So, I'm not sure I'm clear on this..what constitutes an "OSPF domain"? It's not the process id, that would identify the process on a router and is local to that router. Many routers in the same area even could have different process ids's.
It's not the area, you can have lots of areas in a single domain....
So, how do you know when you've left one OSPF domain for another? It's easy if your asbr connects you to another routing protocol, say RIP or BGP, but it's not like you specifically tell a router it's going to be an ASBR, it just is by virtue of what other protocols are configured on it.
So, say you have an ASBR connecting two OSPF domains? What would you see or configure to tell that router that interface fa0/0 is in OSPF domain x and Ser0/0 is in domain y for instance?
I don't think I quite get this.
This is a complicated question.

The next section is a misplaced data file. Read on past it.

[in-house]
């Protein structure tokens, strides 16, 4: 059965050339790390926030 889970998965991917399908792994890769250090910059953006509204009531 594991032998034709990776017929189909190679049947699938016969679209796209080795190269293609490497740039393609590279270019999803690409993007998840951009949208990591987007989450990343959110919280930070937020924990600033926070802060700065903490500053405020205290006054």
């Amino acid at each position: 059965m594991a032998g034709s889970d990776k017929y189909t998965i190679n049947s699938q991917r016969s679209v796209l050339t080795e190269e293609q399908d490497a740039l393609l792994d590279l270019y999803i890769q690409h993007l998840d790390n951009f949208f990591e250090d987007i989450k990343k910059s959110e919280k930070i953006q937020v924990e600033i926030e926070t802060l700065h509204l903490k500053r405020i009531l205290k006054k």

An OSPF domain is a set of routers that have a contiguous OSPF topology. That is, a set of routers, ABRs ASBRs, areas, that know about each other. Most of the time you are dealing with a single OSPF domain.
What about the ASBR connecting two OSPF domains? We can guess they are two OSPF domains because they have two independent OSPF processes in that router. Normally, the OSPF domains will not know about each other's routers, so they are seperate domains.
I say "normally", because the fact that they are two processes in this router does not guarantee that they are not joined up somewhere else. If that is the case, then they are one domain, even though this router looks like two routers to OSPF. It is for this corner case that if you have a router with two OSPF processes, they will take two different RIDs ... so that if they are joined somewhere else, there is no confusion.
There was a long discussion back in January on this point about the RID.